LONDON (Reuters) - Sheep farmers in remote northwest Scotland are furious about a sea eagle reintroduction program, saying the huge birds of prey are damaging their livelihoods by killing 200 lambs in the past year.
The Scottish Crofting Foundation said some crofts, small farms producing mainly lamb or beef, had seen lamb numbers fall over the past five years because of the sea eagles’ diet.
“It’s come to the stage now that we have lost, in the whole peninsula, around 200 lambs and we believe this is solely due to the sea eagles,” William Fraser, chairman of the Gairloch and Poolewe branch of the Crofting Foundation, told Reuters.
“In a few years time there’ll be no sheep left on the hills,” said Fraser, who owns a 4-acre croft with 150 sheep.
Conservation groups began gradually reintroducing sea eagles to parts of Scotland from 1975. Britain’s largest bird of prey had become extinct there in the early 20th century.
The Royal Society for the Protection of Birds (RSPB) says the program is an outstanding conservation success story.
Three breeding pairs live in Gairloch, where Fraser has his farm.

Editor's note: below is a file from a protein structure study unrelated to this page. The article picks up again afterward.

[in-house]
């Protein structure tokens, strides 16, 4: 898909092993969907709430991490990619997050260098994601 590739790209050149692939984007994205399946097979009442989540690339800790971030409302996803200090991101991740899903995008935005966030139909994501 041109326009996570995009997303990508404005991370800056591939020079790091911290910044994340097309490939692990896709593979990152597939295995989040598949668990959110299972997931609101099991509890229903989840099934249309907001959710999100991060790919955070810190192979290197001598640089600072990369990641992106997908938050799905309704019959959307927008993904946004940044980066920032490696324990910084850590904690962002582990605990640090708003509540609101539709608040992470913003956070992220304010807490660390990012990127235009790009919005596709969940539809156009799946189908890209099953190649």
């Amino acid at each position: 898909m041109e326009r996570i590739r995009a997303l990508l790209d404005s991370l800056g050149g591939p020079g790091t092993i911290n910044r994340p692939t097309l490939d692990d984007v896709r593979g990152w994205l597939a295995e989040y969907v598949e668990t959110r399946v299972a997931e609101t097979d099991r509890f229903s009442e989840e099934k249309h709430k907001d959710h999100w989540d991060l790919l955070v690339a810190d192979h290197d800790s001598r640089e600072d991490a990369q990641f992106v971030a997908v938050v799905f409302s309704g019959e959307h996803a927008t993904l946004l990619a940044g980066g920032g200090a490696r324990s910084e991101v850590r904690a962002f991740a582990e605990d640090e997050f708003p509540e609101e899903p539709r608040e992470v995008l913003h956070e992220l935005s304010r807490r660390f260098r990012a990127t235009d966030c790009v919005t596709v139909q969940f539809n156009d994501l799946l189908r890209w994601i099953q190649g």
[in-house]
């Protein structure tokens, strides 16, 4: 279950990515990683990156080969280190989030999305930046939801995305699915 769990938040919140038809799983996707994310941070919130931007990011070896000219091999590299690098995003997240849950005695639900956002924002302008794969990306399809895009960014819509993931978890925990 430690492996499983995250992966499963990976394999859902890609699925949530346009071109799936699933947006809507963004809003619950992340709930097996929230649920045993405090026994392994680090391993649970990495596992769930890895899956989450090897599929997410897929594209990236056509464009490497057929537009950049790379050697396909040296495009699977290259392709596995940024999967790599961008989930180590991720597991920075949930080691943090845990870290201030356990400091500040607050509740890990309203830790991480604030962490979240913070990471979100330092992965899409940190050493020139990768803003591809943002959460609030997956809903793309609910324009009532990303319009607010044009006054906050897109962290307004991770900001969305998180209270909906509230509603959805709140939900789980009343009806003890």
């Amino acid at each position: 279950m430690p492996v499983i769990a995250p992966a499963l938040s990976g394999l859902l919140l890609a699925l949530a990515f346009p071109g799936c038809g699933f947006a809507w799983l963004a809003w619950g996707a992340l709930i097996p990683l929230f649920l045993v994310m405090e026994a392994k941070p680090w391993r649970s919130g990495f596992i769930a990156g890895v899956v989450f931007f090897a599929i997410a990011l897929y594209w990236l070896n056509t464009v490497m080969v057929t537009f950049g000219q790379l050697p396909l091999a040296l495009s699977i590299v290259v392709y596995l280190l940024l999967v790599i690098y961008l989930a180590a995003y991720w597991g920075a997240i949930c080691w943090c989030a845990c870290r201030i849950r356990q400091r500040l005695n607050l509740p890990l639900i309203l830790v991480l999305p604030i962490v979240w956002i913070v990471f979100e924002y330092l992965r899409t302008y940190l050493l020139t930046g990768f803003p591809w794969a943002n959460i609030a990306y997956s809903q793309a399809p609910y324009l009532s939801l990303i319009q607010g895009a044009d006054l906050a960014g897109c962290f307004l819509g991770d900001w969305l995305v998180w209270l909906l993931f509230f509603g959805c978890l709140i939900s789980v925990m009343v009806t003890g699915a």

Fraser said the sea eagles -- which have a wing span of eight feet and can weigh eight kgs (18 lbs) when fully grown -- will snatch even year-old sheep.
The crofters will meet next week to discuss the problem but Fraser suggested the young eagle chicks could be taken out of their nests and taken elsewhere. It was up to the conservation groups to solve the problem, he said.
Scottish Natural Heritage, the Forestry Commission of Scotland and the RSPB, which jointly run the sea eagle reintroduction program, were unconvinced by Fraser’s estimate.
“The number (of lambs) that they are suggesting is extremely surprising to us,” said RSPB spokesman James Reynolds.
Reynolds said that last week an RSPB team in Scotland examined a sea eagle nest on Gairloch and found their diet consisted largely of Fulmars, a sea bird, and quite large lamb bones, suggesting they were scavenged.
“We’re working with the Scottish Crofting Foundation very closely on this issue,” Reynolds said, adding that sea eagles generated about 1.5 million pounds ($2.8 million) a year in wildlife tourism for the island of Mull, where eight pairs live.
Reporting by Golnar Motevalli; Editing by Ralph Boulton
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